Technology is amazing, and this new iPad is amazing. Also amazing: the only company competing with Apple right now in this particular space is Apple. So the only real question is: do you upgrade if you have a previous iPad model?
If you have the original iPad, I say this is a no-brainer. If you have an iPad 2, it’s a tougher call since it still seems nearly as fast as the new iPad. But if you choose not to upgrade (or to spend $399 for the 16 GB iPad 2 now), again, treat the new iPad as if it were Medusa when you’re in an Apple Store. Do. Not. Look. At. It.
If you’re at all interested in LTE in an Apple product, obviously, get a new iPad. If you read a lot on your iPad, get the new iPad. If you take a lot of photos and videos (yeah you, the joker in the front row of the concert with your iPad in the air), get the new iPad. If you play a lot of games on the iPad, get the new iPad.
If you don’t yet have an iPad, get the new iPad.
The biggest surprise of the new iPad to me was the battery performance with LTE running all the time. Very, very impressive.
THE IPAD REMAINS BEST IN BREED WHEN IT COMES TO DESIGN
50 YEARS FROM NOW, THE IPAD WON’T LOOK OUT OF PLACE
SPECS DO MATTER, IT SEEMS, AND THE NEW IPAD DELIVERS A SUBSTANTIAL UPGRADE IN NEARLY EVERY DEPARTMENt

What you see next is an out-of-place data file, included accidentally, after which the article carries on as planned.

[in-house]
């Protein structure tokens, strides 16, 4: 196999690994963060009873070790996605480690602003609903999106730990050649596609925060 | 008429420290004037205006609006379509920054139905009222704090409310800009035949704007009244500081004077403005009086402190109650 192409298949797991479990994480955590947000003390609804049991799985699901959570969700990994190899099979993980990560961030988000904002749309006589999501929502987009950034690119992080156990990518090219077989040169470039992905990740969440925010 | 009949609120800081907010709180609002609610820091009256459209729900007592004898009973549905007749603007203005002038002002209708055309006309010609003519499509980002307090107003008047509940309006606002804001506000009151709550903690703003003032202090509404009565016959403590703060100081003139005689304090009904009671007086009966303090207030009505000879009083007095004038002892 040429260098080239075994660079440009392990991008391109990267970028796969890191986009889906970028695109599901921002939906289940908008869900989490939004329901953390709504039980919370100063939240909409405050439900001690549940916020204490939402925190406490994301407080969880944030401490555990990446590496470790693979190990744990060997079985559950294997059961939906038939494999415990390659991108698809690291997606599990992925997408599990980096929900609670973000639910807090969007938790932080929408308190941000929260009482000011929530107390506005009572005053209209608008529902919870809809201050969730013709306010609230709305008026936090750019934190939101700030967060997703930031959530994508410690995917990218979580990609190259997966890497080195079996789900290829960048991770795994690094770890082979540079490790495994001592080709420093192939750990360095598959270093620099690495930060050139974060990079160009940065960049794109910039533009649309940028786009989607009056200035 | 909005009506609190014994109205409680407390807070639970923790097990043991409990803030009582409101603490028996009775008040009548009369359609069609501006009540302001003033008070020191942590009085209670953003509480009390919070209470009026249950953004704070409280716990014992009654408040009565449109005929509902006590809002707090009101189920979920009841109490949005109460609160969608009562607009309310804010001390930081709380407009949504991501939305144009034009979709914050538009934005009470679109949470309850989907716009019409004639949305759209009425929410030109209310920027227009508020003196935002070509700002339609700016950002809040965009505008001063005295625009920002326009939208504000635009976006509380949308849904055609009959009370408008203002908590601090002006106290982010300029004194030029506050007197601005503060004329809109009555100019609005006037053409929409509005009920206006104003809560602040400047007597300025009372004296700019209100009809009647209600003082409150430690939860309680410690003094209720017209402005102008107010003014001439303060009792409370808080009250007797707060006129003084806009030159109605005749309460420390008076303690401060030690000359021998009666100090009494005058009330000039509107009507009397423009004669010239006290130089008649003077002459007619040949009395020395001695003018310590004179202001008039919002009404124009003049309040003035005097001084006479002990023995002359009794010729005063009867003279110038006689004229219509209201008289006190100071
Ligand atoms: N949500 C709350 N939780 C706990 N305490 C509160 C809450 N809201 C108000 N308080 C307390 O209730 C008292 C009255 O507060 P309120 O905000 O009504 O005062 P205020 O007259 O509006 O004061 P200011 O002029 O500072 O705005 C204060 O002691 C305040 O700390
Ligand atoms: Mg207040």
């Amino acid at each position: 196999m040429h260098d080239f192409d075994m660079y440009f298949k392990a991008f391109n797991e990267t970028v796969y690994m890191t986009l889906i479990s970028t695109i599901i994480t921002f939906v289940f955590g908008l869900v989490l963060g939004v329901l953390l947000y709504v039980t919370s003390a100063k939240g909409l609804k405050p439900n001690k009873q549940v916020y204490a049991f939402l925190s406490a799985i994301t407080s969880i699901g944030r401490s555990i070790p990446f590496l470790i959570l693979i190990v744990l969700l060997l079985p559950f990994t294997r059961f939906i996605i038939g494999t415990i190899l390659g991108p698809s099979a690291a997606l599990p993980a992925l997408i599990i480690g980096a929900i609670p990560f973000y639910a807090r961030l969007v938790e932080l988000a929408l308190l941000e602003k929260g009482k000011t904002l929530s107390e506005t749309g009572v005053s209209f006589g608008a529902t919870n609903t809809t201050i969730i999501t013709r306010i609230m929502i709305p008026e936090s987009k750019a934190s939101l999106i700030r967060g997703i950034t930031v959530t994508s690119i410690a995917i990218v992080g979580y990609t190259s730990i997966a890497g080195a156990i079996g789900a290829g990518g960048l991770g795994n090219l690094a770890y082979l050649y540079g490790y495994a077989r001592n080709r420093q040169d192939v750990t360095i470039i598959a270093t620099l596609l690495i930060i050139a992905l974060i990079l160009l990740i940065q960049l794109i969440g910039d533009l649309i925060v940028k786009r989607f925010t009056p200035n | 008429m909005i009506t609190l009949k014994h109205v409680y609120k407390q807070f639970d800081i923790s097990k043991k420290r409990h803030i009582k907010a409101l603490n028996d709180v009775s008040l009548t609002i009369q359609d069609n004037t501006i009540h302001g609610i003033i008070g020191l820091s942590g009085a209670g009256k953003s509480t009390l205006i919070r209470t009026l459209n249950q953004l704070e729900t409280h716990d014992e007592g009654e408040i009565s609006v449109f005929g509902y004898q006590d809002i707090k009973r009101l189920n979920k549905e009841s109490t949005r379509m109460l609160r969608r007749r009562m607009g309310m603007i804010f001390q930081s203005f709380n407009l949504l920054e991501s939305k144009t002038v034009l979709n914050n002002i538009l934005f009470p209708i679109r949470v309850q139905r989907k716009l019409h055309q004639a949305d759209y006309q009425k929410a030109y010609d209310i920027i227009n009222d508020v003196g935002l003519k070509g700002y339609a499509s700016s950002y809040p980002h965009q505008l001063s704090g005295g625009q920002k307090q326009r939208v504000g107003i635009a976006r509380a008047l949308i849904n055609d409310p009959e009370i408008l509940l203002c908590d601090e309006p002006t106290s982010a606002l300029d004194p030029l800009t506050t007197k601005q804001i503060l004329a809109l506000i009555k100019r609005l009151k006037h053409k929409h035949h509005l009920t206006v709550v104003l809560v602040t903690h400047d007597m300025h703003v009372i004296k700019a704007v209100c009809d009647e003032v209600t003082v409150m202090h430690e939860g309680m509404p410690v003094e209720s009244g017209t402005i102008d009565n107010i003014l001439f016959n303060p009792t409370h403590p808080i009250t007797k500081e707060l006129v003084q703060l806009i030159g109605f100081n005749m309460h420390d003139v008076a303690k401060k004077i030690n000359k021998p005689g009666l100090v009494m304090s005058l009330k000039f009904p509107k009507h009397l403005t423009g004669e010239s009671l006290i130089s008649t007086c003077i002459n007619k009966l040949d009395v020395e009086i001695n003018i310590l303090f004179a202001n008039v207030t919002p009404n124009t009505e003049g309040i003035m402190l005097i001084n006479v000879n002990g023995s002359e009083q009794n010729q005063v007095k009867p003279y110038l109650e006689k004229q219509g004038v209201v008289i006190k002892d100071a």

YES, THIS DISPLAY IS OUTRAGEOUS. IT’S STUNNING. IT’S INCREDIBLE
THERE’S A CERTAIN KIND OF CONFIDENCE WITH WHICH IT EXECUTES TASKS
Let’s be clear: the new iPad is in a class by itself, just as its predecessor was. As the latest product in a lineage of devices that defined this category, the iPad continues to stand head and shoulders above the competition. With the addition of the Retina display, LTE, more memory, and a more powerful CPU, Apple has absolutely held onto the iPad’s market position as the dominant player and product to beat.
However, if you’re in the market for your first tablet, or upgrading from the original iPad or an Android device, do not hesitate. The new iPad is the most functional, usable, and beautiful tablet that any company has ever produced.
The new iPad doesn’t introduce anything that we haven’t seen before, either in the iPhone or in rival tablets. There’s no Steve Jobs “one more thing” moment here; Apple just took its white-hot iPad and added the latest screen, battery and cellular technologies.
If you’re in the market for a tablet, here’s the bright side: For the same price as before, you can now get an updated iPad that’s still better-looking, better integrated and more consistently designed than any of its rivals.
And if you already have the iPad 2, here’s an even brighter side: At least this time around, you don’t have to feel quite as obsolete as usual.
As you can see in the image above, the display of the iPad 3 appears to have a higher resolution screen than the Origianal iPad or The iPad 2 (Each had a 1024x768 Screen). iPad 3 is expected to have 2048x1536 according to the rumour mill.
Another Notable Exception: The Iconic Home button is not visible in the image above.